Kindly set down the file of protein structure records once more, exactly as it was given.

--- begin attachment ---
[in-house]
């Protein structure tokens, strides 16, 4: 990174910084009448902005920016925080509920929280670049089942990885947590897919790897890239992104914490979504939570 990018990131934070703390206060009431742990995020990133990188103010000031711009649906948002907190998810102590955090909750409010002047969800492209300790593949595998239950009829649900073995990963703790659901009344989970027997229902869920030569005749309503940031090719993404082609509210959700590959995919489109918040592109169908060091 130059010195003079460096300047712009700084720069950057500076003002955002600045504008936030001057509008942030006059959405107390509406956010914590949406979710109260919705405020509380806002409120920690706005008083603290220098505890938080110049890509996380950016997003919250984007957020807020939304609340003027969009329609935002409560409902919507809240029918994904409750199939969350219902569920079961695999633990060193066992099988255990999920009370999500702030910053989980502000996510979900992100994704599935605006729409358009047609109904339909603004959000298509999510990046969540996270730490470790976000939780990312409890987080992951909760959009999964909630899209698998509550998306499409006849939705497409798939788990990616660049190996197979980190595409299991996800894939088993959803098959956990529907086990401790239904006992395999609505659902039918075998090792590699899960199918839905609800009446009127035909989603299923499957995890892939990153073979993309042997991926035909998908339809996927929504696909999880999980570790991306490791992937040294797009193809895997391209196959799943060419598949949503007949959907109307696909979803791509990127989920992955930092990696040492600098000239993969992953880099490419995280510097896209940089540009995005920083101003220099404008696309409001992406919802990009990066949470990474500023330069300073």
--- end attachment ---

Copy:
[in-house]
């Protein structure tokens, strides 16, 4: 990174910084009448902005920016925080509920929280670049089942990885947590897919790897890239992104914490979504939570 990018990131934070703390206060009431742990995020990133990188103010000031711009649906948002907190998810102590955090909750409010002047969800492209300790593949595998239950009829649900073995990963703790659901009344989970027997229902869920030569005749309503940031090719993404082609509210959700590959995919489109918040592109169908060091 130059010195003079460096300047712009700084720069950057500076003002955002600045504008936030001057509008942030006059959405107390509406956010914590949406979710109260919705405020509380806002409120920690706005008083603290220098505890938080110049890509996380950016997003919250984007957020807020939304609340003027969009329609935002409560409902919507809240029918994904409750199939969350219902569920079961695999633990060193066992099988255990999920009370999500702030910053989980502000996510979900992100994704599935605006729409358009047609109904339909603004959000298509999510990046969540996270730490470790976000939780990312409890987080992951909760959009999964909630899209698998509550998306499409006849939705497409798939788990990616660049190996197979980190595409299991996800894939088993959803098959956990529907086990401790239904006992395999609505659902039918075998090792590699899960199918839905609800009446009127035909989603299923499957995890892939990153073979993309042997991926035909998908339809996927929504696909999880999980570790991306490791992937040294797009193809895997391209196959799943060419598949949503007949959907109307696909979803791509990127989920992955930092990696040492600098000239993969992953880099490419995280510097896209940089540009995005920083101003220099404008696309409001992406919802990009990066949470990474500023330069300073």